My new mystery/detective novel, A Piece of Work, takes place in 1959 New York City. There a many iconic settings in the novel, one being the San Remo Cafe at the corner of MacDougal and Bleecker Street. The San Remo Cafe opened in 1925 and was a regular hangout writers, artists
My protagonist, Lee Linville, goes to the San Remo Cafe one night with some friends. That night the counterculture poet, Allen Ginsberg, is also present. Here is an excerpt from the chapter entitled, The Beat Generation.
THE SAN REMO Cafe sat on the corner of Macdougal and Bleeker Street. A pillar sign stood out front and a low step from the sidewalk brought Linville and his party inside. The San Remo was more of a bar than a coffee shop. It had white tile with black star-like patterns on the floor. Despite its tall pressed-tin ceiling, the place was filled with smoke, the smell of beer and alcohol and an unending buzz of chatter. It was bigger than the last place, but filled with people. The clientele of the San Remo were classier than the coffee house as well. There were less black berets and striped sweaters here, and more jackets, ties and evening dresses. The place was lit by a number of globes that hung from the ceiling on chains.
Aside from numerous tables and chairs, there were wooden-bench booths along the wall, but practically all the seats were taken.
“What say we imbibe something fermented at the bar,” the Prof said, taking the pipe from his mouth. Lee figured he still had enough money for a few drinks.
Dark wooden paneling lined the walls. A large mirror trimmed with woodwork was set behind the long bar. They maneuvered their way toward it. Lee ordered them all drinks from an old bartender who looked at Linville with veiled contempt. The bartender put four drinks on the bar and glared at Lee. Lee paid for the drinks with loose change. There was no tip. The bartender grunted his disapproval. Everyone picked up their drinks. Lee turned to see a man next to him was observing him closely.
“Don’t let old Nino bother you,” said a well-dressed man to him. He had watched the exchange between Lee and the bartender. “Nino’s worked here twenty-five years ago when it was owned by the Santini family. Nino misses the days when this place was full of mobsters and their molls. They were big spenders. Now he has to put up with writers, poets and painters, who are cheap and broke.”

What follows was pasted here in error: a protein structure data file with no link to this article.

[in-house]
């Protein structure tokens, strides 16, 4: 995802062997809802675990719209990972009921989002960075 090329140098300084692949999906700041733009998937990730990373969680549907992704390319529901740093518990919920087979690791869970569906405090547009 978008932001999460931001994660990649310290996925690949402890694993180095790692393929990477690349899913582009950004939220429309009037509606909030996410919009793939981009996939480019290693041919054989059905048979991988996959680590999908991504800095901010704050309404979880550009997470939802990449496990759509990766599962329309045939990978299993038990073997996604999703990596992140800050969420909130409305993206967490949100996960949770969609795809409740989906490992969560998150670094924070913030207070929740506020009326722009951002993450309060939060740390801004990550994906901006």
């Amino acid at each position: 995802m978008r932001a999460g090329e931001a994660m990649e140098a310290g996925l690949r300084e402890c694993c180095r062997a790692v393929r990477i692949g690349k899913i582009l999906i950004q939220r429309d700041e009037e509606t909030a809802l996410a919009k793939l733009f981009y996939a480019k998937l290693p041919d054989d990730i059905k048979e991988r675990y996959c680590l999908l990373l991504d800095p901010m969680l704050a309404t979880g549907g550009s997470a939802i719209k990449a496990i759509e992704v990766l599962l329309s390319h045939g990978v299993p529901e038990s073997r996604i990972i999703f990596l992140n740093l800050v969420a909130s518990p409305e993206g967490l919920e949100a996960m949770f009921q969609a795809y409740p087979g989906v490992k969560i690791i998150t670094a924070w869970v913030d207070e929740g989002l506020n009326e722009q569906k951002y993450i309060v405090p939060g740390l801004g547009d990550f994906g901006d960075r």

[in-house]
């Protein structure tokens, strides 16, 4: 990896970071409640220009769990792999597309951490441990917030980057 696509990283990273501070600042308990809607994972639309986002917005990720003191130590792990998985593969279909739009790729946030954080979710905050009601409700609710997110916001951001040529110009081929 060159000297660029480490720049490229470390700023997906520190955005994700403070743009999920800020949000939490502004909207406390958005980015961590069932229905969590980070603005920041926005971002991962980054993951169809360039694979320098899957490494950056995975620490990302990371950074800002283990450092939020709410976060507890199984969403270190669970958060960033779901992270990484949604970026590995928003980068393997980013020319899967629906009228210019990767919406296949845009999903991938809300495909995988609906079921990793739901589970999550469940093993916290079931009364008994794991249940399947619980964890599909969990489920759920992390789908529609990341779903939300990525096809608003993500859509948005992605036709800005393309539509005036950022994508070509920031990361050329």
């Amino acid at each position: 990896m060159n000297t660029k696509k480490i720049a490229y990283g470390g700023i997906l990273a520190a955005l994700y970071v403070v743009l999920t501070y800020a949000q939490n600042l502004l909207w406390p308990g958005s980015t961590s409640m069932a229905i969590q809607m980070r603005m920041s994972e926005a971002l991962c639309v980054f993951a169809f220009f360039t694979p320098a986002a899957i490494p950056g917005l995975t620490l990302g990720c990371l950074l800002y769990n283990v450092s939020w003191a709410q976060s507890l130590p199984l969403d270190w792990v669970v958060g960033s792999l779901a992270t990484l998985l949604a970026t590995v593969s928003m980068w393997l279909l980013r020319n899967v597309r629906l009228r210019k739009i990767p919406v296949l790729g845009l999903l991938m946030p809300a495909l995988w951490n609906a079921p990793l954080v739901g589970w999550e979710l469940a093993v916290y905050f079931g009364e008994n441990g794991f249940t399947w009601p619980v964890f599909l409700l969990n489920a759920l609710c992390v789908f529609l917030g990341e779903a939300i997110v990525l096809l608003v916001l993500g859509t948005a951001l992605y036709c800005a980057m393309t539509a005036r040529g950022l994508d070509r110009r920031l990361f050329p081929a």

The man introduced himself as George. He was a handsome, forty-five-year-old man with good manners and a classy fashion sense. George wore a pinstripe tan jacket, a butterscotch checkered vest, and dark silk tie. He had a martini in one hand and a cigarette in the other.
“And what is your name?” George asked, with smiling dark eyes.
George put his cigarette in his mouth and reached into his jacket. He took out a gold cigarette case, the type with a lighter built into it. George opened the case. “Lee, would you care for a cigarette?”
Lee nodded. He took the cigarette George offered and the older man lit it with the lighter.
“Have I seen you here before, Lee?” George asked.
“I’ve never been here before.”
There was a loud ruckus from a table across the room.
“Well, you are in for a treat, Lee,” George said, and taking him by the arm he escorted him closer to the loud table.
An empty chair was set on the floor and with the encouragement of his companions, a man climbed up and stood on a chair. He was in his early thirties and wore heavy horn rimmed glass. He was slim with thick dark hair that was starting to thin on top. He had dark soulful eyes, a heavy dark beard and mustache and a full lipped mouth. He wore a tweed coat and a dark sweater over an open neck shirt. Someone handed him a book.
“That is Allen Ginsberg,” George said. “Do you know Allen Ginsberg? He is a fantastic poet. I believe he is going to recite one of his poems.”
The group surrounding Ginsberg cheered and shouted both encouragement and insults. They were all pretty drunk, but the poet did not slur his words, nor was he overly dramatic, but rather recited his work quickly and somewhat mechanical.
I saw the best minds of my generation destroyed by madness, starving hysterical naked, dragging themselves through the negro streets at dawn looking for an angry fix, angelheaded hipsters burning for the ancient heavenly connection to the starry dynamo in the machinery of night…
The poem took about twenty minutes for Ginsberg to read. Each time there was a mention of drugs or sex the crowd came to life with a communal ‘Whoaaaaaaaaa!’
I’m with you in Rockland
in my dreams you walk dripping from a sea-journey on the highway across America in tears to the door of my cottage in the Western night
The end was greeted with a rousing cheer and applause. Standing on the chair, Ginsberg bowed at the waist and then stepped off the chair and took his seat.
When the loud clamor died down and everyone returned to what they were doing before the poetry reading, Lee looked around for his companions. Lena and The Prof were talking with a group in the far corner, and Colleen had joined up with some young people more her age.
“What did you think of Ginsberg’s poem?” George asked Lee.
“What is it called?”
Lee nodded. It certainly was that, he thought, like a madman howling at the moon.
“That poem will come to identify this generation,” George said. “You certainly must relate to it, no? Does it not speak to your very soul? Does it not touch something deep in here” he said, and placed his hand on Lee’s chest.
“It certainly howls at me, I guess.”
“Yes, yes,” George said, enthusiastically. “In the rawness of the language it howls at the beast within you; that beast trying to get out. We are all savage beasts under the skin.” George raised his brows and cocked his head. “Would you like to meet him?”
“Who? Ginsberg?”“You must meet him, you simply must,” George said, and taking Lee by the arm he made his way through the throng of people.
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